I’m currently working on a chart of Winter, the last of Alphonse Mucha’s four seasons from 1896. (He did at least one other set of seasons.) Aside from not being very rectangular, the original I’m working from is in pretty good shape, so it’s going well. I’m not sure, but it looks as if Mucha usually drew his borders freehand. I can make it rectangular but sometimes I wish Mucha had used a ruler.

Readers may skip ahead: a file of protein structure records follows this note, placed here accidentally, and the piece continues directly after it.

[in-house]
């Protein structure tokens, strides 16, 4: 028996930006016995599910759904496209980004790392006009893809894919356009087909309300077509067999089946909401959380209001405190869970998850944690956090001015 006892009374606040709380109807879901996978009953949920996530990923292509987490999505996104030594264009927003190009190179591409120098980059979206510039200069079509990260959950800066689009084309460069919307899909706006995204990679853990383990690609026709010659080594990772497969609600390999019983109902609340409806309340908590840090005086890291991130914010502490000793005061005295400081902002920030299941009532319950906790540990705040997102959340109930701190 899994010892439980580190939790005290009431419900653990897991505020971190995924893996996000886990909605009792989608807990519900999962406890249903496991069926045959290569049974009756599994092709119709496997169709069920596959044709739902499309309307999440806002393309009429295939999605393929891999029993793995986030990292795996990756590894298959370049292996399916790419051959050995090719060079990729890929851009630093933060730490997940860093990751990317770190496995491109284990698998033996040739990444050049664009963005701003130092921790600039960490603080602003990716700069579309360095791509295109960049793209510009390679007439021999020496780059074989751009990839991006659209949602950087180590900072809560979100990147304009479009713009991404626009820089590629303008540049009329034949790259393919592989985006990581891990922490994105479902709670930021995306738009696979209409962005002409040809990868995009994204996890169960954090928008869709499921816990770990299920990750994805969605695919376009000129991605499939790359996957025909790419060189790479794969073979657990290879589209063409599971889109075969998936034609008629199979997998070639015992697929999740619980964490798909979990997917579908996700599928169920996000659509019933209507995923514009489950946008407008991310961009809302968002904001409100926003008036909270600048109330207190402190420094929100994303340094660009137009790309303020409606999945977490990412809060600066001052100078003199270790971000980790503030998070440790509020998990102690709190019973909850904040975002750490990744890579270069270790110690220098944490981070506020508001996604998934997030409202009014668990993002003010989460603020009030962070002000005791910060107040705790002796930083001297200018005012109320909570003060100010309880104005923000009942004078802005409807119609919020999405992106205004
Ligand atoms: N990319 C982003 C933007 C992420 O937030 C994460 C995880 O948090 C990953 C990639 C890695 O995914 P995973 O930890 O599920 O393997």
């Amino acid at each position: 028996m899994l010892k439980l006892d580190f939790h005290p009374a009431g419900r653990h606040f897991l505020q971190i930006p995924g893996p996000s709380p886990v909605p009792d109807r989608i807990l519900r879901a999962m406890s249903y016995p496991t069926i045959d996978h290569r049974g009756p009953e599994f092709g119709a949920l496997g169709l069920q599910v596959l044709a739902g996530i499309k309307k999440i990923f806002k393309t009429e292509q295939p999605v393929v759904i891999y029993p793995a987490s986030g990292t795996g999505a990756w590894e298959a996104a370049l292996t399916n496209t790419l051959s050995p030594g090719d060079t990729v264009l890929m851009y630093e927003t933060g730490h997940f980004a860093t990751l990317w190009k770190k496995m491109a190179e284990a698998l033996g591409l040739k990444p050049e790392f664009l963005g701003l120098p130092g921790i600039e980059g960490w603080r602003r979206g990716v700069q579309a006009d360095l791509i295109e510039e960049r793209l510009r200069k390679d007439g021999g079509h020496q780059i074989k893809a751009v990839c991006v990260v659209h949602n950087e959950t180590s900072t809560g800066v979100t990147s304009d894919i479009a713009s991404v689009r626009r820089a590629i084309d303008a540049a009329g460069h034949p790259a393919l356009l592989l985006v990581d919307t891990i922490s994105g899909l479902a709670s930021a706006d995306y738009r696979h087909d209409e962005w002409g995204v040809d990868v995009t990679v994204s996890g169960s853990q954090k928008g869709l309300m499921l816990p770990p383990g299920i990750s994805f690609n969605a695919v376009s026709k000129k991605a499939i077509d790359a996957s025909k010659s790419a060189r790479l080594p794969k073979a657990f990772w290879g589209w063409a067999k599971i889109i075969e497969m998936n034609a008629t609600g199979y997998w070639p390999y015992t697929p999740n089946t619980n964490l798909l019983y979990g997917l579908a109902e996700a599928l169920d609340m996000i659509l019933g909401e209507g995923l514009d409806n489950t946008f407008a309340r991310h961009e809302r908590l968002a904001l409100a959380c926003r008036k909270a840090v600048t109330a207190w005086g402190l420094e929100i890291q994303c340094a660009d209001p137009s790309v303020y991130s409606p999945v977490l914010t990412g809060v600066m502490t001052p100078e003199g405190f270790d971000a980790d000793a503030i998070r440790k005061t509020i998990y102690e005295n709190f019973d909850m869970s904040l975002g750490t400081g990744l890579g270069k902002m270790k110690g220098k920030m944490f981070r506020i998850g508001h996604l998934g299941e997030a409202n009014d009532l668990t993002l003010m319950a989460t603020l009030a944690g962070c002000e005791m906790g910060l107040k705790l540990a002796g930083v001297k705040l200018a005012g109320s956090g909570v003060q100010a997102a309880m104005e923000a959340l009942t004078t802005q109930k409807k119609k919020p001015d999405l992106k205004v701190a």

Mucha is best known for his Art Nouveau pieces, and recently someone wrote saying that I must have made a mistake on Heraldic Chivalry, which is nothing like the Art Nouveau pieces, and it must be by some other artist. It certainly is completely different but it really is by Mucha. Even more different are his Slavic pieces, such as Jaroslava or The Apotheosis of the History of the Slavs, which is part of a series of 20 (20!) paintings known as the Slav Epic. These are very serious works, or at least self-important, and I thought perhaps they were his real interest, labored over in spare moments while the Art Nouveau ads paid the bills. It turns out that he went along for years, happily dashing off beautiful women in swirling gowns, without any feeling that he was underachieving. Then he visited his home in 1900 and had some kind of epiphany. He decided he was fed up with Art Nouveau and would dedicate himself henceforward to glorifying the Slavic people. If you are a student of human nature, you won’t be surprised to hear that the Czechs didn’t appreciate this. They resented the fact that he had gone abroad to make his fame and fortune and basically regarded him as a fink.